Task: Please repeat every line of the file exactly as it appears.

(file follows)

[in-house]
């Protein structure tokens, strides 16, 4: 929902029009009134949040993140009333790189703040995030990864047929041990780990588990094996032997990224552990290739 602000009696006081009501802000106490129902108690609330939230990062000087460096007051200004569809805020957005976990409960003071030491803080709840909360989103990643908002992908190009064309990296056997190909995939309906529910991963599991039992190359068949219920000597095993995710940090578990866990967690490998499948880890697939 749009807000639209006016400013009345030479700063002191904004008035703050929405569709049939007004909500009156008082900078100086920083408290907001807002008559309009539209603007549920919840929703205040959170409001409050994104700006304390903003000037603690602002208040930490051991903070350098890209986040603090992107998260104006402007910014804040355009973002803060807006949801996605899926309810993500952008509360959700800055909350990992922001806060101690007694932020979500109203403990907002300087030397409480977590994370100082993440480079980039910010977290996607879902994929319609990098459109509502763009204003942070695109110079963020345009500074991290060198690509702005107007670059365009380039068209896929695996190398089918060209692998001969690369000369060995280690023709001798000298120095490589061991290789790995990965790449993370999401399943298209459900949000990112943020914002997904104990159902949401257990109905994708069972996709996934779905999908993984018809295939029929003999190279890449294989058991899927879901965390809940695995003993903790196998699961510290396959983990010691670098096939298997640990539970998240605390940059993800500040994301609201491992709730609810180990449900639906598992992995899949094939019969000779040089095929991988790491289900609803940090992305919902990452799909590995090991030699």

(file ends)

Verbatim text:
[in-house]
């Protein structure tokens, strides 16, 4: 929902029009009134949040993140009333790189703040995030990864047929041990780990588990094996032997990224552990290739 602000009696006081009501802000106490129902108690609330939230990062000087460096007051200004569809805020957005976990409960003071030491803080709840909360989103990643908002992908190009064309990296056997190909995939309906529910991963599991039992190359068949219920000597095993995710940090578990866990967690490998499948880890697939 749009807000639209006016400013009345030479700063002191904004008035703050929405569709049939007004909500009156008082900078100086920083408290907001807002008559309009539209603007549920919840929703205040959170409001409050994104700006304390903003000037603690602002208040930490051991903070350098890209986040603090992107998260104006402007910014804040355009973002803060807006949801996605899926309810993500952008509360959700800055909350990992922001806060101690007694932020979500109203403990907002300087030397409480977590994370100082993440480079980039910010977290996607879902994929319609990098459109509502763009204003942070695109110079963020345009500074991290060198690509702005107007670059365009380039068209896929695996190398089918060209692998001969690369000369060995280690023709001798000298120095490589061991290789790995990965790449993370999401399943298209459900949000990112943020914002997904104990159902949401257990109905994708069972996709996934779905999908993984018809295939029929003999190279890449294989058991899927879901965390809940695995003993903790196998699961510290396959983990010691670098096939298997640990539970998240605390940059993800500040994301609201491992709730609810180990449900639906598992992995899949094939019969000779040089095929991988790491289900609803940090992305919902990452799909590995090991030699």